‘We Are Family’: Mary McAleese, Gay Son, and His Husband Will March in Dublin Pride Parade

As preparations continue for August’s World Meeting of Families in Dublin, former Irish President and practicing Catholic Mary McAleese remains committed to showing her support for LGBTQ communities by marching in June 30th’s Pride parade in Ireland’s capital. She will be in attendance with her son, Justin McAleese, and his husband.

The Irish Independent reported on the former president’s statement:

“She said she will be taking part in the march with ‘my gay son and his wonderful husband,’ as well as her husband, daughters, some of her brothers and sisters and maybe even her elderly mother – if they can organize a wheelchair for her.

“ ‘We are family and that is what we will be showcasing – showcasing Ireland at its absolute best,’ she said.”

Justin and Mary McAleese

Dublin’s Pride Parade is themed ‘We are Family’, a selection intentionally chosen to respond to the World Meeting of Families.  Brendan Butler, a leader of We Are Church Ireland, a Catholic reform group, has welcomed the theme for it’s connection to the Vatican-sponsored event, while also calling for greater action. Butler writes:

“We Are Church Ireland welcomes the Dublin Pride Festival’s adoption of the theme ‘We Are Family’ for this year’s celebration and we would ask all Catholic families and people of Faith to support this year’s festival that recognizes the inherent dignity of every person irrespective of gender orientation.”

As reported by Pink News, this year’s Pride March will be the first McAleese has participated in, though she has emerged in recent years as a strong LGBTQ advocate. She was a vocal advocate in favor of marriage equality during Ireland’s referendum in 2015,  saying that the Yes vote would “right a glaring wrong.” She has also stated that she will not be attending the World Meeting of Families.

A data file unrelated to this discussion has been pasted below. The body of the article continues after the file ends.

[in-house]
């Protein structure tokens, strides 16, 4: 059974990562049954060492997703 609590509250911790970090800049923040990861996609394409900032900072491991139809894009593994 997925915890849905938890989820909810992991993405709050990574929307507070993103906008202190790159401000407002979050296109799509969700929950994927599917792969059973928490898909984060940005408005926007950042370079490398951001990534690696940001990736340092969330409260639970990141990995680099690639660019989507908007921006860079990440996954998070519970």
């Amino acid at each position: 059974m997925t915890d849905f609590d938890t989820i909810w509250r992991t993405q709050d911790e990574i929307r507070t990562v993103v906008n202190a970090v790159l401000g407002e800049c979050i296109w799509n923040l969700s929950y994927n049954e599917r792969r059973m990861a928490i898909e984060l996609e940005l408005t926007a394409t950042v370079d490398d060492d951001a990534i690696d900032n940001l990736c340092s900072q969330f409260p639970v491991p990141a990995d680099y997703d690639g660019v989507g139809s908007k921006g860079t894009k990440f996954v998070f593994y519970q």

In 2013, former President McAleese received a licentiate in canon law from Gregorian University, and has worked to put use her knowledge of Catholic thought toward working for greater equality between the church and queer communities. In a statement responding to the church’s disavowal of an annual International Women’s Day event through Voices of Faith, McAleese then stated that “a Church that is homophobic and anti-abortion is not the church of the future,” continuing with the discussion of gender equality in the church and wondering, “Can this tragic dysfunction really be what God wants? I think not. Let us now begin to imagine a completely different future.”

McAleese has consistently spoken out for LGBTQ Catholics and families across Ireland, and her presence at the Dublin Pride Parade on Saturday, June 30th, will likely be welcomed as a continuing high-profile show of support. For a country with a strong Catholic identity that is growing and changing into the 21st century, the World Meeting of Families will arrive with a monumental task of uniting families of all kinds. Representation like that of McAleese’s son and his family continue to be essential before, during, and following the conference.  They represent the millions of Catholics across the globe who support LGBT people and families.

Catherine Buck, June 27, 2018

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